Ten years later, those 3% were earning ten times more than the other 97%.


This example shows how powerful deep focus is in achieving success, and that trait is most easily sparked when goals are written down and pursued with a detailed plan, not on a hope and a whim. Really successful people eat, sleep, and breathe their goals.


Keep in mind that goals must be very specific, measurable, attainable and have a deadline. They need to make you feel uncomfortable when you set them, but at the same time, they must be congruent with your core values and beliefs.


Focus also comes from meticulously managing your time. Fill out your calendar for the next week and write down when you will do what and how. Remember that the one thing that we all have in common is that each one of us has 168 hours in a week – no more, no less. It is how we spend that time that will ultimately make the difference. At the end of each week, reflect on ways you could improve the use of your time.


Desire for Knowledge

Sam Walton, founder of Walmart, was found on his hands and knees in a retail store in Brazil. What was he doing? Measuring the space between aisles.


Even though he was the richest man in the United States at the time, Walton knew there was always more he could learn from businesses all over the world.


Education doesn’t stop when school is over, nor is school necessarily the best way to acquire the knowledge that will make you successful. To enrich your mind, absorb new information from sources like newspapers, books, magazines, and newsletters.


Successful people are intellectually curious. In every situation, they’re asking questions to expand their understanding, even if they’re already an expert on the subject.


Learn from history. In doing so, you’ll be better equipped to spot trends before others.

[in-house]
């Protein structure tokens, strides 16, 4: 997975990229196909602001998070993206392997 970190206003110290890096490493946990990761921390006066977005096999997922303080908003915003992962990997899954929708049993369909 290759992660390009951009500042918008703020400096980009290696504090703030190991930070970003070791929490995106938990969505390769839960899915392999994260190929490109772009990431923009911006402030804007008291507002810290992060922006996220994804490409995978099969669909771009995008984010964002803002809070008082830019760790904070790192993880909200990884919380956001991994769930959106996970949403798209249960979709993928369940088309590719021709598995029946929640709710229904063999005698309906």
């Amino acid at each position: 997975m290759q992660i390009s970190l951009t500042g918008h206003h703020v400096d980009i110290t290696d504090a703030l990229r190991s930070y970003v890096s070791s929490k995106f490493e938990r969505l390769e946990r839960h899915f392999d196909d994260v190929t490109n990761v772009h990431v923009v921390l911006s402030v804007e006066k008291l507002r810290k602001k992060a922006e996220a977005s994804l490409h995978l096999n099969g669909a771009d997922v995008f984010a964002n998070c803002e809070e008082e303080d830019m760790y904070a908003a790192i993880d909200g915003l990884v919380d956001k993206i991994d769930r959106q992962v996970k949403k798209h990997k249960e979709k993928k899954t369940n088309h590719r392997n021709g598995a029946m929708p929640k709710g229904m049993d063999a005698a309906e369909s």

Surround Yourself by the Right People

Successful people know they can’t do everything on their own, so they surround themselves with smart people who can help them reach their goals.


Many entrepreneurs and business people aspire to be the smartest person in the room on every topic. But if you're always the smartest person, you're actually limiting yourself. Surround yourself whenever you can with the smartest people that you can find. Learn everything that you can from them.


Emphasis on Execution

You’ve probably heard the saying that knowledge is power. Knowledge is actually potential power. True power lies in execution — making manifest what you know.


Don’t get caught in the trap of analysis paralysis, where you’re afraid to get started because you don’t know which path to take. Or you are waiting for others to step forward and then you will follow whatever they did. There comes a point when too much knowledge is detrimental to your success. If you’re constantly seeking one more piece of information before you act — without ever acting — you’ll never succeed.


At a certain point, you must take what you know and make the leap.


If you don’t, you’ll reach a point of diminishing returns with knowledge because what you know is keeping you frozen in fear. Not only that, your intel will expire because you waited so long to act on it.


If you want to be successful, acquire knowledge and plan, but emphasize execution.